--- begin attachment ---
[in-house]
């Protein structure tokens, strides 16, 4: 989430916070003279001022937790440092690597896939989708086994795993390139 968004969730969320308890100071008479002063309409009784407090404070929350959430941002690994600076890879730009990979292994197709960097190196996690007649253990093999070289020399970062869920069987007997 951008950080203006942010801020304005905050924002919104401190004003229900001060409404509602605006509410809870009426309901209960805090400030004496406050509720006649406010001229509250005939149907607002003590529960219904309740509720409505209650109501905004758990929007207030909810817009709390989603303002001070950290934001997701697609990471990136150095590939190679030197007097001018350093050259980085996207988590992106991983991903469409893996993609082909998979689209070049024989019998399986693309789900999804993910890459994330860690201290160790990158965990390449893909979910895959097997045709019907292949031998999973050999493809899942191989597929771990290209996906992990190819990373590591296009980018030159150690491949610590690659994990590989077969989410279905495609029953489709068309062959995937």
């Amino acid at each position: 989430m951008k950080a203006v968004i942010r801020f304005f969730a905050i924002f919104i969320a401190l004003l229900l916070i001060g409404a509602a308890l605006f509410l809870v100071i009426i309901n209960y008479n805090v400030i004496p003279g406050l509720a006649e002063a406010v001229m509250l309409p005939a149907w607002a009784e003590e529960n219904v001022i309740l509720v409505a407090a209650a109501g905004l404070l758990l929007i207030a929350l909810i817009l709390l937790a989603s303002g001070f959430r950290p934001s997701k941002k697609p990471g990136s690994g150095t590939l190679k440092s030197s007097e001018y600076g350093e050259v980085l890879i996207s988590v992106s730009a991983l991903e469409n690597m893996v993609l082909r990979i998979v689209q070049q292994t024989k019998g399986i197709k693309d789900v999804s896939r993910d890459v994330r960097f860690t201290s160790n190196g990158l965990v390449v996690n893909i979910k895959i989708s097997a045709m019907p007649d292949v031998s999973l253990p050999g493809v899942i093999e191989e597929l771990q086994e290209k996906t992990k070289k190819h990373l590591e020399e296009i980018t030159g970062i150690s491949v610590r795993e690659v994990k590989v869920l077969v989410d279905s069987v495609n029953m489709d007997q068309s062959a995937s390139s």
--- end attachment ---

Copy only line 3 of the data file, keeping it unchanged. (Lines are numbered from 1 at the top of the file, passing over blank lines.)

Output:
């Amino acid at each position: 989430m951008k950080a203006v968004i942010r801020f304005f969730a905050i924002f919104i969320a401190l004003l229900l916070i001060g409404a509602a308890l605006f509410l809870v100071i009426i309901n209960y008479n805090v400030i004496p003279g406050l509720a006649e002063a406010v001229m509250l309409p005939a149907w607002a009784e003590e529960n219904v001022i309740l509720v409505a407090a209650a109501g905004l404070l758990l929007i207030a929350l909810i817009l709390l937790a989603s303002g001070f959430r950290p934001s997701k941002k697609p990471g990136s690994g150095t590939l190679k440092s030197s007097e001018y600076g350093e050259v980085l890879i996207s988590v992106s730009a991983l991903e469409n690597m893996v993609l082909r990979i998979v689209q070049q292994t024989k019998g399986i197709k693309d789900v999804s896939r993910d890459v994330r960097f860690t201290s160790n190196g990158l965990v390449v996690n893909i979910k895959i989708s097997a045709m019907p007649d292949v031998s999973l253990p050999g493809v899942i093999e191989e597929l771990q086994e290209k996906t992990k070289k190819h990373l590591e020399e296009i980018t030159g970062i150690s491949v610590r795993e690659v994990k590989v869920l077969v989410d279905s069987v495609n029953m489709d007997q068309s062959a995937s390139s």